The Exchange Powershell cmdlets are new to Exchange 2007 and automation of these cmdlets replaces CDOEX and WMI.
The Exchange Admin-Only Role must be installed on the application server in order to use Exchange cmdlets – they cannot be invoked remotely.
The 64-bit install of Exchange only installs the 64-bit version of Exchange cmdlets – these cmdlets cannot be used from a 32-bit process.
If an application server has both Exchange 2000/2003 and Exchange 2007 components on it for an application that manages both server versions it must use CDOEXM and PowerShell automation in different processes.
Exchange PowerShell automation requires the correct mixture of PowerShell version and call type (Local vs. Remote). Using the incorrect type is not supported. Exchange 2007 PowerShell Automation needs to be done with Local PowerShell 1.0.
Exchange 2010 and later PowerShell Automation needs to be done with Remote PowerShell 2.0+.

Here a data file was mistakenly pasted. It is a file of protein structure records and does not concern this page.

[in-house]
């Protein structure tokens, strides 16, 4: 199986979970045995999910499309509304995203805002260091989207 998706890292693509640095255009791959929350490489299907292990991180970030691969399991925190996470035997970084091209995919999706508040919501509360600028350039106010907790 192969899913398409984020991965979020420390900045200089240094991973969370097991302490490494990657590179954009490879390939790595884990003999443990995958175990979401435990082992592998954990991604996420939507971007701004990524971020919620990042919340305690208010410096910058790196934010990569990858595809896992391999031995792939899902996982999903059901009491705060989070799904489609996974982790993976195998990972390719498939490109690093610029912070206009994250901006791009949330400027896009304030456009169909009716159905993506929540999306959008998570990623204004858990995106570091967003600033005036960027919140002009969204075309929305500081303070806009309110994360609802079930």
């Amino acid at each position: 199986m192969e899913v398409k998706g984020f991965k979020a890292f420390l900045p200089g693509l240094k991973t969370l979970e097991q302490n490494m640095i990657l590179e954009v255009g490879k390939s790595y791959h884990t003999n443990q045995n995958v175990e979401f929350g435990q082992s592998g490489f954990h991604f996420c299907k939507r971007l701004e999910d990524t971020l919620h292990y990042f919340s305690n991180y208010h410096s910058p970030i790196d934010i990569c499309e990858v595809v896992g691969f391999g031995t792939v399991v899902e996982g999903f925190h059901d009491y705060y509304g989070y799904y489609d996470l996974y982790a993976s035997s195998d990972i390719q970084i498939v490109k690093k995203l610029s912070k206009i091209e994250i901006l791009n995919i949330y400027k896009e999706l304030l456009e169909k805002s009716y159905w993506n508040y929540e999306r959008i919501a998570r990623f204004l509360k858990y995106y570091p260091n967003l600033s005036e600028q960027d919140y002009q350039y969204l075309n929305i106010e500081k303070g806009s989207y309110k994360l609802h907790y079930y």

Exchange PowerShell cmdlets need to run with Exchange Administrative permissions.
PowerShell itself needs to run with local machine Administrative permissions.
Exchange Management Shell
Learn How to Use PowerShell to Run Exchange Commands Remotely
HOWTO: csharp – powershell – call get-clusteredmailboxserverstatus with managed code.
HOWTO: Using PowerShell in ASP.NET (.NET Framework 2.0)
With Exchange 2010, use Remote Powershell
PowerShell Automation from .Net
HOW TO: Migrating Exchange 2007 PowerShell Managed code to work with Exchange 2010
HOW TO: Configure Exchange 2007 and Exchange 2010 for using Impersonation
Handling results of calling Powershell – Multivalued and string arrays.
Akash blogging on PowerShell autagtion with .NET
Using–Filter, Select-Object, ForEach-Object in C# – Exchange PowerShell Automation
Channel 9 – Articles on PowerShell
Glen’s Exchange Dev Blog
This is one of my favorite sites for PowerShell scripts.
Glen Scale’s Exchagne Column
About: Messaging APIs